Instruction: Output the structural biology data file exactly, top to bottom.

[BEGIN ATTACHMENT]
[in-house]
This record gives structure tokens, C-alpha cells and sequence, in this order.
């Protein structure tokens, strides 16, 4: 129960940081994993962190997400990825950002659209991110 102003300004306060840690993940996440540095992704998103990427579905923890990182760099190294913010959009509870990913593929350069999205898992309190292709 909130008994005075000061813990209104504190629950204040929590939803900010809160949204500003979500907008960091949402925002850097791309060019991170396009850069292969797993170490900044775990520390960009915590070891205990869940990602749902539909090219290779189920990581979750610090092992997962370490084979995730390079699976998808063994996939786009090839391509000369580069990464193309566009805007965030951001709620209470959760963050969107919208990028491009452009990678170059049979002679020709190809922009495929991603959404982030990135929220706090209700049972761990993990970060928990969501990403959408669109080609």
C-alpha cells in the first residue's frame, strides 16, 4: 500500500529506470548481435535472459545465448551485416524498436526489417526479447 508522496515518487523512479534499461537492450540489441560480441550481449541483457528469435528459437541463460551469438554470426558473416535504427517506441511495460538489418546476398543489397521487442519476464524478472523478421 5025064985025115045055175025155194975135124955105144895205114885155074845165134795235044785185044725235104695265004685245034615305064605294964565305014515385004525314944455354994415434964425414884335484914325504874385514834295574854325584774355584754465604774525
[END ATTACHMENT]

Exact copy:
[in-house]
This record gives structure tokens, C-alpha cells and sequence, in this order.
């Protein structure tokens, strides 16, 4: 129960940081994993962190997400990825950002659209991110 102003300004306060840690993940996440540095992704998103990427579905923890990182760099190294913010959009509870990913593929350069999205898992309190292709 909130008994005075000061813990209104504190629950204040929590939803900010809160949204500003979500907008960091949402925002850097791309060019991170396009850069292969797993170490900044775990520390960009915590070891205990869940990602749902539909090219290779189920990581979750610090092992997962370490084979995730390079699976998808063994996939786009090839391509000369580069990464193309566009805007965030951001709620209470959760963050969107919208990028491009452009990678170059049979002679020709190809922009495929991603959404982030990135929220706090209700049972761990993990970060928990969501990403959408669109080609």
C-alpha cells in the first residue's frame, strides 16, 4: 500500500529506470548481435535472459545465448551485416524498436526489417526479447 508522496515518487523512479534499461537492450540489441560480441550481449541483457528469435528459437541463460551469438554470426558473416535504427517506441511495460538489418546476398543489397521487442519476464524478472523478421 5025064985025115045055175025155194975135124955105144895205114885155074845165134795235044785185044725235104695265004685245034615305064605294964565305014515385004525314944455354994415434964425414884335484914325504874385514834295574854325584774355584754465604774525